Planning, Deploying, and Testing an Exchange 2010 Site-Resilient Solution sized for a Medium Organization (Part 1)

If you would like to read the other parts in this article series please go to:

Introduction

Just as many of us became relatively comfortable with deploying highly available (and often site resilient) Exchange 2007 based messaging solutions, the Exchange product team released Exchange 2010. Fortunately though, the Exchange 2010 high availability story is exactly the same as with Exchange 2007 right? Hey, didn’t I start with this introductory line in another multi-part article? Well, I think I did but it fits well for this multi-part article as well.

As you probably noted by reading the title, the main focus here will be on medium organizations. I will take you through how you plan and deploy an Exchange 2010 site resilient solution using four Exchange 2010 servers. I’ll then simulate a site failure in order to show you the steps necessary to bring the messaging solution into a fully functional state in the other datacenter. I mean how good is it to have a site resilient solution if you don’t understand the failover steps required if one of the datacenters becomes a smoking hole?

Site Resiliency in Exchange 2007

When it came to designing a resilient mailbox design in the Exchange 2007 days, most of the large organizations used an active/passive or active/active datacenter model where they achieved local high availability within a datacenter using cluster continuous replication (CCR) based clustered mailbox servers. That is they deployed both cluster nodes in a CCR cluster in the same primary datacenter which meant that fail or switchovers (*overs) didn’t force clients to try connect to the other datacenter.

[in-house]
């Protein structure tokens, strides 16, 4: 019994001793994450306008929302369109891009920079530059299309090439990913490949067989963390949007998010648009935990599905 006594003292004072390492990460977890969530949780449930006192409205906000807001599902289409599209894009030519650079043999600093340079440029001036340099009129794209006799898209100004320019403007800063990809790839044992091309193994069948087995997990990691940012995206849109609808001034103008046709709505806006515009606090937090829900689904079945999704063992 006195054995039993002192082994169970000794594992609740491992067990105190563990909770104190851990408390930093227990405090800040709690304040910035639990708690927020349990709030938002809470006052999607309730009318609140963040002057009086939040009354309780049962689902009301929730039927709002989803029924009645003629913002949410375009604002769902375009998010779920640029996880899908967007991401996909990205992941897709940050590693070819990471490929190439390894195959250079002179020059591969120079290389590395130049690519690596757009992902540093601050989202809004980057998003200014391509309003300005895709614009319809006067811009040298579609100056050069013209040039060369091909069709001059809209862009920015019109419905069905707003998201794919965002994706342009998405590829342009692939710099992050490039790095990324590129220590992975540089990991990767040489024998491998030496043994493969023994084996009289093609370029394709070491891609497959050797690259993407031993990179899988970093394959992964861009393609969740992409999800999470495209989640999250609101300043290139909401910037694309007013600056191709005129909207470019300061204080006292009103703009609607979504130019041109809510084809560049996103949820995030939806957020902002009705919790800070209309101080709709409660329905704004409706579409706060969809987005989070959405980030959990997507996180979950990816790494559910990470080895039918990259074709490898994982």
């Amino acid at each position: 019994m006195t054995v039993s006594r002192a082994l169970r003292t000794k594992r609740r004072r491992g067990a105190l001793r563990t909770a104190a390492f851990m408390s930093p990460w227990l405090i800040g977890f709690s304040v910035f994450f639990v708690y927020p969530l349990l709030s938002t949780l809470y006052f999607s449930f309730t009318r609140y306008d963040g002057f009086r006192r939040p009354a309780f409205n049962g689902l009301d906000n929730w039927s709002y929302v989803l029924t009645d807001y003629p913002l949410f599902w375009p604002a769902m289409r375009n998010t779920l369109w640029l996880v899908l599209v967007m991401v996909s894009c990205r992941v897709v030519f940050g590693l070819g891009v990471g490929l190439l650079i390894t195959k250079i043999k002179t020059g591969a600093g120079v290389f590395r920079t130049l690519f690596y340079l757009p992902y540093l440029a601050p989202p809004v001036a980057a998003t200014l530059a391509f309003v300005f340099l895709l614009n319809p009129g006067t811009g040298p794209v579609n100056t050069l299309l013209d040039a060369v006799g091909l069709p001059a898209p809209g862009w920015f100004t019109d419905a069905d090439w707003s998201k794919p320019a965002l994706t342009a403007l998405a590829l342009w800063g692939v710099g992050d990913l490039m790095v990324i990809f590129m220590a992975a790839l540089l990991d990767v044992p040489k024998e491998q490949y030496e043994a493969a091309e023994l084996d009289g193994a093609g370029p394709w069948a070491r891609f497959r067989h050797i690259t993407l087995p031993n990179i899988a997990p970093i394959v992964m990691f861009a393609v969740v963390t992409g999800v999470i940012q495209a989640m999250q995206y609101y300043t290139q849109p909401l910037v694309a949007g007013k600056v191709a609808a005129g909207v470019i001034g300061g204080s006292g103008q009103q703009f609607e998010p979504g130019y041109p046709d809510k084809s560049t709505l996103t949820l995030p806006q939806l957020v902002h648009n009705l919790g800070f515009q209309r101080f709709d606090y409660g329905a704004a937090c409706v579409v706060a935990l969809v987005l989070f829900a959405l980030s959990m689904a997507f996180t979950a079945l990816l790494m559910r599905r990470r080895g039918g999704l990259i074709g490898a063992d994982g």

Standby continuous replication (SCR) was then used to make the solution site resilient by replicating log files from the CCR based clustered mailbox server (SCR source servers) to one or more clustered SCR target servers deployed in the other active or passive datacenter. When a disaster took down the primary datacenter, the clustered mailbox servers (CMS) was then brought online on the standby clusters (SCR targets) in the other datacenter.

Load balancing and high availability for the Client Access server (CAS) role within a datacenter was usually achieved using either Windows Network Load Balancing (WNLB) or a load balancer solution from a 3rd party vendor. With Exchange 2007 most went with WNLB (including Microsoft IT). I uncover this approach here. If Exchange 2007 was deployed across multiple datacenters each with their own Internet connection, the recommended approach in regards to the Client Access server role was to use a unique namespace for each datacenter (for instance mail.contoso.com and mail.standby.contoso.com). In case of a disaster that results in the primary datacenter to become unavailable, the external and internal DNS records for client access was pointed to CAS servers in the failover datacenter.